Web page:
Josh Andres

Senior Lecturer

Picture of Josh Andres

Birch Building


Positive outlook. Resourceful. Continous improvement.#

Dr Josh Andres is a human-computer interaction (HCI), interaction design, and user experience researcher and educator. He is currently a Senior Lecturer in the School of Cybernetics at the Australian National University (ANU), investigating the design, experiential dimensions, and futures of emerging technologies, especially interactions with and enabled by intelligent computation such as AI, ubiquitous environments, human-machine co-pilot experiences outdoors, and experiences to support wellbeing. Josh is the Co-lead for Diversity, Belonging, Inclusion, and Equity at the School of Cybernetics.

He is also an Associate Researcher at the Exertion Games Lab at Monash University AU, Research Fellow at the Wellth Lab Southampton University UK, and has served in the SIGCHI executive committee as chair of awards in the 21-22 cycle and as assistant to the general chairs for the 2020 CHI conference, among many other volunteering roles.

He has published at various top-tier conferences such as CHI, DIS, CHIPLAY, IUI, TEI, KDD, and UbiComp; his work has drawn international media coverage from the likes of Openbci, Newatlas, The Age, Zdnet, Channel 7, Channel 9 and Insiderobotics. In addition, Josh’s PhD work received the ACM SIGCHI Outstanding Dissertation Award, and he is also the recipient of two Development Fund Grants. Josh regularly reviews for various conferences and has held various co-chair positions.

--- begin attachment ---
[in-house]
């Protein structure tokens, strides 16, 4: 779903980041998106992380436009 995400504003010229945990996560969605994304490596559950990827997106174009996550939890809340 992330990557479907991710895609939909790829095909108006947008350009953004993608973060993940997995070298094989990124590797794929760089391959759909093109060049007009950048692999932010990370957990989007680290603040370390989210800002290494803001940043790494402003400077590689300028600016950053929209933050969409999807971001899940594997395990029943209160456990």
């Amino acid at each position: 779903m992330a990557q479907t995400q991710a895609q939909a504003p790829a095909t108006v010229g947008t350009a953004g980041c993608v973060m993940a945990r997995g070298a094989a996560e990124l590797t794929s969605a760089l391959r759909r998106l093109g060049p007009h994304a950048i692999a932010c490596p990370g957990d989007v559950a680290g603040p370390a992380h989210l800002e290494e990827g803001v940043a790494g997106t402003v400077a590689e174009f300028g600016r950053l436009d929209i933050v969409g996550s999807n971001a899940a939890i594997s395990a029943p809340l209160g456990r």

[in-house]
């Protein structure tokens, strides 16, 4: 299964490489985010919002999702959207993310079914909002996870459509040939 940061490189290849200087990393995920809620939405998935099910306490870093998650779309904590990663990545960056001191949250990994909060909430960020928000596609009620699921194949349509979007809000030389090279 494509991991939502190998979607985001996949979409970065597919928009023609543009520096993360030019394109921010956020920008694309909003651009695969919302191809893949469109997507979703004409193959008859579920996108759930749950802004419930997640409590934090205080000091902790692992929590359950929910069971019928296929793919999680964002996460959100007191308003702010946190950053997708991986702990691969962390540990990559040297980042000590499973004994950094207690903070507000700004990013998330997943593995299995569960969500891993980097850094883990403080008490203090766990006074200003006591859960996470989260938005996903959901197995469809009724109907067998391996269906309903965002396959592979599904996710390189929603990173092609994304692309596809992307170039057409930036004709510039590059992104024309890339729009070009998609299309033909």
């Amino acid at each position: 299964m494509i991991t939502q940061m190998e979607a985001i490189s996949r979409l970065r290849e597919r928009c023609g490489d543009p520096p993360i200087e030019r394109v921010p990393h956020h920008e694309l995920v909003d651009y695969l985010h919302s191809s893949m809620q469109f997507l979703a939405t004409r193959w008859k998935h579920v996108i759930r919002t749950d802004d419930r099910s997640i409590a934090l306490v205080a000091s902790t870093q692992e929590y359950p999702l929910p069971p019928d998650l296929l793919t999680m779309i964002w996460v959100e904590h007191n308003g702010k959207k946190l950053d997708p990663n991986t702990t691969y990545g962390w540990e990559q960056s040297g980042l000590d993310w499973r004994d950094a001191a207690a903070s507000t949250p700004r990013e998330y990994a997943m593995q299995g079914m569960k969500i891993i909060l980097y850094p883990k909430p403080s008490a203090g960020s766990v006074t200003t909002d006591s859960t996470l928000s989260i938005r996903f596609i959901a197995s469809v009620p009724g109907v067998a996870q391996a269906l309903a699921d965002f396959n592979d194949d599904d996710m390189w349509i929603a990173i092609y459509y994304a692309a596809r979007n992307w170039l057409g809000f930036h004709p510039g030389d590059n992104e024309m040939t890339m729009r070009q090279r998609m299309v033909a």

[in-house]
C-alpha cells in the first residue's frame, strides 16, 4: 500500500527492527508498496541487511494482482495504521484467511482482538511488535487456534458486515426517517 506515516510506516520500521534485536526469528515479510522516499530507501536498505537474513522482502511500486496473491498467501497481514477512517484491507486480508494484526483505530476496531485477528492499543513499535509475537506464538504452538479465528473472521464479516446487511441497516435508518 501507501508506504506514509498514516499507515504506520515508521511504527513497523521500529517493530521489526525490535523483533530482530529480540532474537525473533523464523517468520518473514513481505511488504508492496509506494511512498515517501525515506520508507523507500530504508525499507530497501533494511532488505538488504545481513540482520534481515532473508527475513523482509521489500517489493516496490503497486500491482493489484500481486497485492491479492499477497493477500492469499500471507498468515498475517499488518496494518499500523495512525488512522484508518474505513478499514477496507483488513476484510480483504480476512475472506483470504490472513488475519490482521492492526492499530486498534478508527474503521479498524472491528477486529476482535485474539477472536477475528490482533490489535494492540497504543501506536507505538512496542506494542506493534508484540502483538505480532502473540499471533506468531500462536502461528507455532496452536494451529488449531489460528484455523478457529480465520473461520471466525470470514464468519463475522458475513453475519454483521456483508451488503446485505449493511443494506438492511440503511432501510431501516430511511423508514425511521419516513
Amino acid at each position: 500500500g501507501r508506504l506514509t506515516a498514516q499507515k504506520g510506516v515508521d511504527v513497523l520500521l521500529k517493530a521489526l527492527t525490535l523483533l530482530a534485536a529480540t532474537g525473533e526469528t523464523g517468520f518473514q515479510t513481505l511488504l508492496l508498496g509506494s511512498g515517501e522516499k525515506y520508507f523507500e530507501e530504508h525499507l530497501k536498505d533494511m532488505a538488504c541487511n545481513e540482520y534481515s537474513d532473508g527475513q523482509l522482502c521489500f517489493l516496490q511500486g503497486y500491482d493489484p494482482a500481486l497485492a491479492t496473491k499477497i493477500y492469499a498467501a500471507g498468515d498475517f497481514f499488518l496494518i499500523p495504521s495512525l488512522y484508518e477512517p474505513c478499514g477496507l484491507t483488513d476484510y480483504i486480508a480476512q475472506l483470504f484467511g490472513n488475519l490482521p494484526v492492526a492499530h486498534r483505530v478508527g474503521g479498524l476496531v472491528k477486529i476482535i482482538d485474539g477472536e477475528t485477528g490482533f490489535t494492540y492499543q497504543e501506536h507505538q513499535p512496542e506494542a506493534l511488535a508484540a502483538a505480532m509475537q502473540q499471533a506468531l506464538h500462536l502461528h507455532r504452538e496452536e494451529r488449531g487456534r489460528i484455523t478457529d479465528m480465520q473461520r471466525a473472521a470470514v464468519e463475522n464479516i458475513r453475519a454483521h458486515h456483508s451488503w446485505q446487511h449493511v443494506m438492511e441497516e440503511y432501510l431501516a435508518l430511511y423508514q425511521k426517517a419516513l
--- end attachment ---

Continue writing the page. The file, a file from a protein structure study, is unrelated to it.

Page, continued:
Before joining the ANU, he spent seven years at IBM Research working on HCI, UX, AI and health, Blockchain, Future of work, and EdTech, where he also co-invented over 20 patents. The decade prior, Josh worked across various industries leading the design of multi-device experiences enjoyed by millions of users.

He enjoys exploring the world with his little minions, working out and making smoothies.

You are on Aboriginal land.

The Australian National University acknowledges, celebrates and pays our respects to the Ngunnawal and Ngambri people of the Canberra region and to all First Nations Australians on whose traditional lands we meet and work, and whose cultures are among the oldest continuing cultures in human history.

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